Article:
By a vote of 233-189 in the House of Representatives, and 89-8 in the Senate, Congress voted to forbid the Department of Veterans Affairs, or VA, from prohibiting government doctors from prescribing medical marijuana to veterans. The bill will make its way to President Obama next, and if signed into law, it could mean relatively quick access for veterans in the 24 states, and Washington, D.C., where medical marijuana has been legalized. Note, passage of this law wouldn't mean all veterans would have access to medical marijuana -- just those in currently legal states. The VA's ban in the remaining 26 states would still be valid.
Medical marijuana would specifically be targeted at treatments such as anxiety, insomnia, chronic pain, and post-traumatic stress disorder. According to the National Institute on Drug Abuse, the stresses of wartime and the uniqueness of military culture creates a situation where veterans are much more likely to get addicted to prescription drugs compared to civilians. Thus medical marijuana may be able to step in and curb this trend.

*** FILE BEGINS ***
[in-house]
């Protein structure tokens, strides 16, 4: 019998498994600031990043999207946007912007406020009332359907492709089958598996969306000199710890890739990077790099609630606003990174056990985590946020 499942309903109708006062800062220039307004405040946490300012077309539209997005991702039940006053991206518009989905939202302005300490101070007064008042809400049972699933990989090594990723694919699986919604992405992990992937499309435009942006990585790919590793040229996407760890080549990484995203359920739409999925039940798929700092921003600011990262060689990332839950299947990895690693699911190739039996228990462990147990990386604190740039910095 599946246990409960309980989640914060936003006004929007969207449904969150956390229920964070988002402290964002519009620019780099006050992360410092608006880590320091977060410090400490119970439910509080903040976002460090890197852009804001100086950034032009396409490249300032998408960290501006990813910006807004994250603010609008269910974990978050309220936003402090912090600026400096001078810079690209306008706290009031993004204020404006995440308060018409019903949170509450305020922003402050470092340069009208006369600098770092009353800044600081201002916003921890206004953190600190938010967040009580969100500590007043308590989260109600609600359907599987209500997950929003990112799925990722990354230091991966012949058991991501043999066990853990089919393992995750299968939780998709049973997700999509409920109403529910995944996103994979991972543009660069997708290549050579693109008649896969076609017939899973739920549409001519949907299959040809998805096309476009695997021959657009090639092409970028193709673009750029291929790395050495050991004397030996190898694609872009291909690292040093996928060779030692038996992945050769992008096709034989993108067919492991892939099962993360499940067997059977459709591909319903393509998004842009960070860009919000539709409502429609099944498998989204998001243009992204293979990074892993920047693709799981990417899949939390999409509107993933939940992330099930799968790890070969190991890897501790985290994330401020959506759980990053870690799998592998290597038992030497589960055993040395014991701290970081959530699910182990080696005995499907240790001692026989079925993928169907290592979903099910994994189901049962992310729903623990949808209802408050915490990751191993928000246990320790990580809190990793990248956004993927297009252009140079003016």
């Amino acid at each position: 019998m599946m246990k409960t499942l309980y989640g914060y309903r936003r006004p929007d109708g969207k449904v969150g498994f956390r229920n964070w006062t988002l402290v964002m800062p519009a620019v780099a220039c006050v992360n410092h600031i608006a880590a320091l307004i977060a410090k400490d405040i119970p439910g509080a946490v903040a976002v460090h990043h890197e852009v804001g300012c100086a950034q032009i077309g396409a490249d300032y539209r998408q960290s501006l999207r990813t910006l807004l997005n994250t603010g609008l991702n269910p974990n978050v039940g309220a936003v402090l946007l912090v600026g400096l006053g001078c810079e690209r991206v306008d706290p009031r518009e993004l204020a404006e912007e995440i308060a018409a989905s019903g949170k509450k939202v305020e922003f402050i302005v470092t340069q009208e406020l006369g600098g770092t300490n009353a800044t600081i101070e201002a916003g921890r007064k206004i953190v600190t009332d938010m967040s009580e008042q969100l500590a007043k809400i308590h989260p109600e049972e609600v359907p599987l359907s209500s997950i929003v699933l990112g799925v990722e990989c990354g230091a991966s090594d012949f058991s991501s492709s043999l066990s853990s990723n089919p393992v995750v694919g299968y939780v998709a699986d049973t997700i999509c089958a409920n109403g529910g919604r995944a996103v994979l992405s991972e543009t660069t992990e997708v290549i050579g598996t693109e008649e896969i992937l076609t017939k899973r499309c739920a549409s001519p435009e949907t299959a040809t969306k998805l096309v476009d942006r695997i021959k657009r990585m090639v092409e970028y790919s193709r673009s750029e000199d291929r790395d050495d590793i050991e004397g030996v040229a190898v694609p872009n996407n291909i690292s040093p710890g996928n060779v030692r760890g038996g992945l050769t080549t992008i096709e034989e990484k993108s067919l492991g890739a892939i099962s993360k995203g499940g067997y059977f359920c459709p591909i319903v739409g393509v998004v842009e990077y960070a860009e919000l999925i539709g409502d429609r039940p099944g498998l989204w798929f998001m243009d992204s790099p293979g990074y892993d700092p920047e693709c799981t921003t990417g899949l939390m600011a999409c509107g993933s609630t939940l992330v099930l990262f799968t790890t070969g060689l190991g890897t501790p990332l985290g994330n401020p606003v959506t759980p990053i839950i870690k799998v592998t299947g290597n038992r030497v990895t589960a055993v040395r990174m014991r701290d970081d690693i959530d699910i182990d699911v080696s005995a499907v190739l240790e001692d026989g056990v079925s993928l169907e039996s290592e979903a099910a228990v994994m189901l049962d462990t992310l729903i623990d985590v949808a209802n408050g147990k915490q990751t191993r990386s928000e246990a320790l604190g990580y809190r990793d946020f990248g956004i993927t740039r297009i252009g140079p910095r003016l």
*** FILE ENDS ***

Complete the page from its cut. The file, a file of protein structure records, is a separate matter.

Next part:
This may not be the overwhelming victory that a majority of Americans would like to see -- 84% want medical marijuana legalized nationally per a CBS News poll in April 2015 -- but it's an undeniable step in the right direction on Capitol Hill for the marijuana industry.